While you can succeed without a predetermined launch strategy, having one early can certainly help you build a more successful MVP by helping you maximize traction and figure out your initial feature set.
Indie hackers constantly preach building and launching an MVP as quickly as possible. This is advice is fine, but it often is presented without guidance on how to define a good MVP. When deciding Carrd's initial state, AJ did a fantastic job finding a balance between functionality and cost.
From AJ's write-up on his original plan for Carrd:
Make every site a simple "stack" of elements. While this effectively limited each site to a single basic layout, profile sites usually followed some variant of this pattern anyway. Plus, its sheer simplicity meant practically everything (from handling responsiveness to the site builder UI itself) would be significantly easier to pull off.
Let users choose the stack's position on the page as well as the alignment of its elements. Simple customizations, but ones that would add some much needed variety to my otherwise one-note stack pattern.
Give users the tools to heavily customize everything else. That is, go beyond the stuff you'd usually expect. For example, in addition to choosing a text element's font, size, and color, allow users to tweak more advanced stuff like casing, line height, and letter spacing. Same deal with the page background: allow the use of not only solid colors and images, but also custom gradients and advanced features like gradient overlays and granular image positioning/sizing.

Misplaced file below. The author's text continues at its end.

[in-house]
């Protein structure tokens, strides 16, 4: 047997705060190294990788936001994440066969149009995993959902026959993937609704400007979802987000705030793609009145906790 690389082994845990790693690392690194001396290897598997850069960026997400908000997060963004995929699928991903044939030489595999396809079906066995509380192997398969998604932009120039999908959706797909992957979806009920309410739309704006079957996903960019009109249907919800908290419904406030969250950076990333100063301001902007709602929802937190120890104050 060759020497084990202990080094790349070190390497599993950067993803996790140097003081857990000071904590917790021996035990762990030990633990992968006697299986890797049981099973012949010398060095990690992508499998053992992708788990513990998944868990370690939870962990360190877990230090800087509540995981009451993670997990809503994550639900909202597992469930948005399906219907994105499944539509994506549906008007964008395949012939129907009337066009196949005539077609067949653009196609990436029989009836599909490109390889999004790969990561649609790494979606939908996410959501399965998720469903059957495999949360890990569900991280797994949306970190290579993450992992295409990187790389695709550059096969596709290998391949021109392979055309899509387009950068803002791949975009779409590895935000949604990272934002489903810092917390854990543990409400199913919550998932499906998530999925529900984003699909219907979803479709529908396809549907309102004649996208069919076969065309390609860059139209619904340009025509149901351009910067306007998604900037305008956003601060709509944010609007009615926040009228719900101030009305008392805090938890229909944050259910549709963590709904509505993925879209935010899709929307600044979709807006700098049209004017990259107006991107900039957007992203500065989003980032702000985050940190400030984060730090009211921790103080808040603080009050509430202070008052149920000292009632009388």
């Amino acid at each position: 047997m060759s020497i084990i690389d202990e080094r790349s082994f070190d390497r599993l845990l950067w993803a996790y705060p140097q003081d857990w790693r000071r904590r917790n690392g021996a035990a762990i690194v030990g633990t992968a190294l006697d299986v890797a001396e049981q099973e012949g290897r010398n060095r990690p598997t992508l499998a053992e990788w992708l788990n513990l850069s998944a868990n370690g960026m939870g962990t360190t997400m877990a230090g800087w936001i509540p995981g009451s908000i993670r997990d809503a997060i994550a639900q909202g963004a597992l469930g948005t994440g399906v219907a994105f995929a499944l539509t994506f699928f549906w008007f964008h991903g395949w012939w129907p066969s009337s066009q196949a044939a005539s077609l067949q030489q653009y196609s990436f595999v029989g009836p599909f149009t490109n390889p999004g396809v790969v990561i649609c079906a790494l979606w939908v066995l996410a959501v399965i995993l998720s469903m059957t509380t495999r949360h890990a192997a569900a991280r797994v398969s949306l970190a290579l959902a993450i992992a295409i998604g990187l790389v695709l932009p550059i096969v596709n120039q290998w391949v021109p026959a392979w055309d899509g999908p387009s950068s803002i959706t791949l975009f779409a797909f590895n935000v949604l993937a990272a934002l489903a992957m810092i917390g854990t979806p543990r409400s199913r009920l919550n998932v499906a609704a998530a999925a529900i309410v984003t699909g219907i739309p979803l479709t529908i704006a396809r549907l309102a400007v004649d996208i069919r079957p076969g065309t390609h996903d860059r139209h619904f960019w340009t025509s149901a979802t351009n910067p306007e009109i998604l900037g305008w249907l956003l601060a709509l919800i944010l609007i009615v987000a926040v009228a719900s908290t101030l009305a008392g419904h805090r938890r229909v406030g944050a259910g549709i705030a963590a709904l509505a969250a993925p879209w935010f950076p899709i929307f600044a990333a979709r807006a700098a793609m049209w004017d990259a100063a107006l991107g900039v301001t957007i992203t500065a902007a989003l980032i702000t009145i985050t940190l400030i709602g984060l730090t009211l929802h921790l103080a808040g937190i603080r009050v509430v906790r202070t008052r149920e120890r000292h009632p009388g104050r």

Simplifying the layout of all of Carrd's templates to be a stack of elements greatly reduced the complexity of Carrd's editor. But that led to a new problem - would this make the sites look too similar and bland to stand out? To counteract this, AJ made sure to make everything else customizable - fonts, colors, backgrounds, etc. Adding this level of customization is relatively cheap, but the impact for users is massive - sites still ended up feeling very distinct.
The takeaway here is that to build a good MVP, you need to wear both a product hat and an engineering hat. To balance the needs of the users with the costs of implementing certain features, often you will be able to find a path that compromises both well. This concept is not unique to indie tech, many Silicon Valley software companies prioritize hiring people who can do this.
Before starting Carrd, AJ already had a ton of experience creating website templates. One of the keys to Carrd's success was the quality and clean design of each of Carrd's templates. Building a product that hinges around one of your areas of expertise is a fantastic strategy as it reduces the risk of domain knowledge gaps and the need to pay an expert. I see a lot of indie hackers using this strategy, often this involves someone leaving an industry, learning to code, and building a product to solve a need from their previous job.
Another way that Carrd has been able to scale with just a 2-person team is that Carrd is an extremely low-touch product in terms of customer support. A combination of a high-quality product and a fairly simple end-product allows Carrd to avoid exorbitant support tickets, despite having over a million users. Your product may not be able to avoid spending resources to service customers, but it will always be important to keep your operating costs low as much as possible. The more efficiently your company is in terms of profit, the higher chance you will be able to carve out a successful niche.